Thinking of Joining USA Triathlon?

Be a part of our 550,000 member community of multisport athletes. Membership benefits include a subscription to the quarterly USA Triathlon magazine, discounts from USA Triathlon partners, inclusion in the national rankings, excess accident insurance at events, and savings at races. To see why you should join or renew today, visit the membership benefits page. Already a member? Login below.

Forgot Password  |  Forgot Member ID  |  Help Renew Membership Become a Member

Triathlon Gave Me a Second Chance

By Evan Gay

evan gayDuring the summer of 2012, I found myself at the doctor’s office due to some sharp pains. This same visit, they clocked my height and weight, and I came in at 290 pounds and 5 feet 7 inches tall. Not exactly where I thought I was or where I wanted to be.

This was a rude awakening for me. I always felt like I had the right to be a bit bigger as I played football from age 8 through my freshman year of college. But even at my heaviest when I played in college, I weighed 50 pounds less and could bench press 355 pounds and squat nearly 500 pounds. The numbers had changed drastically in the eight years since I played ball.

So I started eating better but didn’t do much to change my lifestyle. It wasn’t until December that my wife voiced to me that she wanted to run a 5k together. This seemed like the most daunting task to ever cross my mind. I racked my brain trying to find a reason why I couldn’t do it. But I owe it to my wife for making me leave the excuses behind and stick to it.

The first time we went running was in early January and we started out using a Couch to 5k program. Our initial workout required us to walk five minutes, run one minute, walk for a minute and a half, run for a minute and then walk for a minute and a half. It continued for 20 minutes and ended with a five-minute cooldown walk.

I vividly remember the feeling of absolute terror, fear and embarrassment when I realized that running for one minute was just about killing me. I felt pathetic and wanted to give up, but two things pushed me on. One was my wife’s encouragement, primarily because she was suffering with me. And the other was my new baby boy. I would like to see him hit milestones — and one day even meet my grandchildren and great-grandchildren.

In addition to the motivation from my wife and son, I also found encouragement from a coworker I quickly bonded with over our love of sports and talking trash to each other. His name is Adam and at the time I thought there was something mentally wrong with him because he enjoyed running endurance races, and most recently, a 50k trail race. Adam has been a major player in my experience thus far and now a training partner five days a week.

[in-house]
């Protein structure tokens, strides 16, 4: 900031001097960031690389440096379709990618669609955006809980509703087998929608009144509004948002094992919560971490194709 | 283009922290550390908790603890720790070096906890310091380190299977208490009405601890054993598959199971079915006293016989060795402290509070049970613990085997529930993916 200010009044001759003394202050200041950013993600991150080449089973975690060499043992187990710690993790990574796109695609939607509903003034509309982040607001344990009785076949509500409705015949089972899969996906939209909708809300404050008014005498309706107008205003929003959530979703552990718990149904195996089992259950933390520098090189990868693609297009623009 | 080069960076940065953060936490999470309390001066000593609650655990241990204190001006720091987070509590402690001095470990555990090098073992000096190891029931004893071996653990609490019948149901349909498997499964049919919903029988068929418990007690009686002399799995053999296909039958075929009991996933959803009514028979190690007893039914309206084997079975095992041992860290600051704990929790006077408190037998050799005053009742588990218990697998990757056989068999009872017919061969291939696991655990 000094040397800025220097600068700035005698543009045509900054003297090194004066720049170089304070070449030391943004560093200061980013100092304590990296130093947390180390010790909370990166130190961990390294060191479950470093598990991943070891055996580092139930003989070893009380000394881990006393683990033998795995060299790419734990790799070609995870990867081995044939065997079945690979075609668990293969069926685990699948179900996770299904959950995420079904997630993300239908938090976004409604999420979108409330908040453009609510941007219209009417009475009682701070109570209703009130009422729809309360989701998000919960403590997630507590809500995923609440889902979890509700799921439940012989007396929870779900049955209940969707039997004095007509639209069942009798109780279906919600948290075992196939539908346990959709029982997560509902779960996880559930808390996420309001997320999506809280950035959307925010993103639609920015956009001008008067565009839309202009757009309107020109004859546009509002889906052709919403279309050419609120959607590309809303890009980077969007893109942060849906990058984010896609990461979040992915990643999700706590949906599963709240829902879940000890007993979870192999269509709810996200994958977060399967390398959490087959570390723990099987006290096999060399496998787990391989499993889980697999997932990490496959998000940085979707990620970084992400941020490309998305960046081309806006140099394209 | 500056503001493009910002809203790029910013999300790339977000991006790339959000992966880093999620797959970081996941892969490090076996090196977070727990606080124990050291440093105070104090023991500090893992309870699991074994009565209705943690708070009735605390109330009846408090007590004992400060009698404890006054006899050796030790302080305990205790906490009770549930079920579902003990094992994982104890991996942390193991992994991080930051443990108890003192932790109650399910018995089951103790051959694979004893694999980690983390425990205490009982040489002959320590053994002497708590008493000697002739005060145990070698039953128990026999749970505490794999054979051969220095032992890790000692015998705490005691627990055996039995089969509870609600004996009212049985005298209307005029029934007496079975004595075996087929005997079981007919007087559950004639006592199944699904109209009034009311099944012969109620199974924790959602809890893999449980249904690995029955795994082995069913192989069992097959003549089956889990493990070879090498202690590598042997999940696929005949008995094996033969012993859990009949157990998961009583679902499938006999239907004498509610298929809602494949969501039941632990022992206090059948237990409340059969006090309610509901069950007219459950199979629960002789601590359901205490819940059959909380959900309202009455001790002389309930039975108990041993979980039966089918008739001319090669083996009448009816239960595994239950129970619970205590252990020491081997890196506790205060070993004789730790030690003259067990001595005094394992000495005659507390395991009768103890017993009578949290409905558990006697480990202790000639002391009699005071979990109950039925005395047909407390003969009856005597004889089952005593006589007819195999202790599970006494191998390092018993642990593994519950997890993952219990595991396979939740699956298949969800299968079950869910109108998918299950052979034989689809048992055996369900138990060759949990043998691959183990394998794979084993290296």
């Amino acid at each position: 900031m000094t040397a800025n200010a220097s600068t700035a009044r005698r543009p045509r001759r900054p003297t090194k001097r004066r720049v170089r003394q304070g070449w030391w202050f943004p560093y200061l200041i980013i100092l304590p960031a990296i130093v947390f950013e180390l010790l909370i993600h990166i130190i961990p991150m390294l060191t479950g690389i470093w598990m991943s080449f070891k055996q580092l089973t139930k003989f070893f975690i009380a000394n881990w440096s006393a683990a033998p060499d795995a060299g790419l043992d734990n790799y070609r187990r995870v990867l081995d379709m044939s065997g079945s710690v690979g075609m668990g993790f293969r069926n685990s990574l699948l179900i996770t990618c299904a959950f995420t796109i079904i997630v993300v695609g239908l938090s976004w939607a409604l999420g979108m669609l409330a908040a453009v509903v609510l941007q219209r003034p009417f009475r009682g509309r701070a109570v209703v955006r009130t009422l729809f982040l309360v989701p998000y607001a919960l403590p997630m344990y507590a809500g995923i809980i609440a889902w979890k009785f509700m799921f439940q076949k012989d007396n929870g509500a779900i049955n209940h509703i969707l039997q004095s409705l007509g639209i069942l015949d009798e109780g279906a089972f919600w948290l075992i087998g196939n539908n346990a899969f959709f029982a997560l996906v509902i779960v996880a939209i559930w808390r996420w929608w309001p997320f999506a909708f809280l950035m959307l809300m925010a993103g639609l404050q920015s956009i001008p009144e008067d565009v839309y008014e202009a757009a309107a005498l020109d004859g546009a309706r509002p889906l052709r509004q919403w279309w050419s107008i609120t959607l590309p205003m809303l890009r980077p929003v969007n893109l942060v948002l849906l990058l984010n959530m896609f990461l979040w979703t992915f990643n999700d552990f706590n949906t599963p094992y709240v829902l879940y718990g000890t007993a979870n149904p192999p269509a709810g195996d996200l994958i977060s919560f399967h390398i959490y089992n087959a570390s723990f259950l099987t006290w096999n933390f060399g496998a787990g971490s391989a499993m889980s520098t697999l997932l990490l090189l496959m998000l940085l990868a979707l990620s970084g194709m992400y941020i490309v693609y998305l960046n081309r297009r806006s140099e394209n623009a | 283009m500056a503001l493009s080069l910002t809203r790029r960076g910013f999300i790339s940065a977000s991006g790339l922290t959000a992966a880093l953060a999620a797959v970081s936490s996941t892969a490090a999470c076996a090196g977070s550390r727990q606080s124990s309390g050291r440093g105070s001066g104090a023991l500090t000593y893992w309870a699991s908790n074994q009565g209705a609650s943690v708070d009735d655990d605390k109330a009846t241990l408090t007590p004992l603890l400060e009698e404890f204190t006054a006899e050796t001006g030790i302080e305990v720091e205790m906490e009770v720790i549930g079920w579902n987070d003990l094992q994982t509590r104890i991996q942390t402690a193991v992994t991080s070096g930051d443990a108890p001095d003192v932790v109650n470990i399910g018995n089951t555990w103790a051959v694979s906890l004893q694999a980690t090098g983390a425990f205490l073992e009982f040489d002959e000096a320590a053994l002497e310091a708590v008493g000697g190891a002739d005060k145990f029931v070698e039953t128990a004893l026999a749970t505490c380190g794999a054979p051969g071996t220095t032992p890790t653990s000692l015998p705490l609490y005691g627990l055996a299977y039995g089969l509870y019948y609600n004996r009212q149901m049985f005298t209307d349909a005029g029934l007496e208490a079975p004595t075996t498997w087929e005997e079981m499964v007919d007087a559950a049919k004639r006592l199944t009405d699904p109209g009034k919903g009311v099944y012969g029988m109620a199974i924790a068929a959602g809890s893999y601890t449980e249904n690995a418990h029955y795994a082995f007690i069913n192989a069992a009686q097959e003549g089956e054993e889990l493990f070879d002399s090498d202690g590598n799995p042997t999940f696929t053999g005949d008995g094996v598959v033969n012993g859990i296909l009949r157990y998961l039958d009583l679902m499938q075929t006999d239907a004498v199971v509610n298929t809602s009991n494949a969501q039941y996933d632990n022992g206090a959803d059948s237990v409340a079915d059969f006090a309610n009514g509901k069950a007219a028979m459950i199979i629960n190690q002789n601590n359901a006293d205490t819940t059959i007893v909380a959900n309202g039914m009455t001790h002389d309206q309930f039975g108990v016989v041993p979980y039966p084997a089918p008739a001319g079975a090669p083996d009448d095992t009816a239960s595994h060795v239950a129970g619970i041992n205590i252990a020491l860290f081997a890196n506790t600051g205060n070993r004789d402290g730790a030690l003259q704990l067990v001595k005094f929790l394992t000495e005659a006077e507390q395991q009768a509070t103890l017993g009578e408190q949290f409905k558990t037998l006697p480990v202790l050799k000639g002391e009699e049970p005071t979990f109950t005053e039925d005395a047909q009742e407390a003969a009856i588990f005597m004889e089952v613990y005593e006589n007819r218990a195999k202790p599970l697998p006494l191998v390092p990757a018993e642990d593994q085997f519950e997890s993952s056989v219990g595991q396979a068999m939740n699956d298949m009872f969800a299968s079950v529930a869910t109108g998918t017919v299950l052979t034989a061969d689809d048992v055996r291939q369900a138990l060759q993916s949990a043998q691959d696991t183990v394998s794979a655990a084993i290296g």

So, I kept running, and eventually, it became easier. We hit our first 5k in April 2013. Adam ran the race with me and it took me more than 38 minutes to finish it. Several times I couldn’t even fathom continuing on, but I was able to complete it.

A few weeks later, Adam suggested I look into heart rate monitors. This was the beginning of my obsession with endurance sports. I got a heart rate monitor and realized that if I stay in a certain HR zone, I could run for so much longer without becoming exhausted. This was the turning point in my training. All of a sudden, I was running for 20 minutes without becoming exhausted and having to walk. I started swimming in the mornings with Adam before work and found that my lungs were drastically improving, which had a huge impact on my running. All of a sudden my runs were turning into 35- to 45-minute runs. Then, I finally hit 60 minutes of running, one of the biggest accomplishments I’ve had throughout my journey.

Around May, I started to think about how cool it would be to compete in triathlon. I found a super sprint tri (0.25-mile swim, 9-mile bike, 1.6-mile run) near me and entered it. This may not seem like much to other athletes, but for me it was quite daunting.

My first tri was an incredible experience. I had a sinus infection and had missed some days of work earlier that week. I stressed myself out so much and had so much self-doubt going into the race. I again racked my brain with reasons why I shouldn’t do it. I never realized just how much of a mental game this would be for me. I ended up finishing the race just fine, and I am so glad I didn’t pansy out of it.

I did five triathlons over the summer of 2013 as well as a handful of 5ks and a half marathon. I took up trail running with Adam, who has become a great and terrible influence on me because all I can think about is triathlons and trail runs. I am down to 235 pounds and can now run a 5k in 27 minutes. I had a physical with my doctor who was blown away by my transformation and journey over the last year. He specifically told me to thank Adam and my wife for pushing me to compete and adding years to my life. Next year I am already signed up for a long-distance triathlon and 25k trail run.

One of the things I admire most about endurance athletes is the level of physical toughness, but even more so is the extreme mental toughness that these individuals put forth. My personal goals are to set a good example for my son, my family and other people that might be supporting a friend in a race and happen to see me huffing and puffing down the road next to skinny athletes who haven’t even broken a sweat. I had convinced myself that I could never run more than a mile in my life — and I believed it. Now, every time I run I always get a boost of energy and smile when I hit the mile mark and continue to run for another 9 miles without stopping.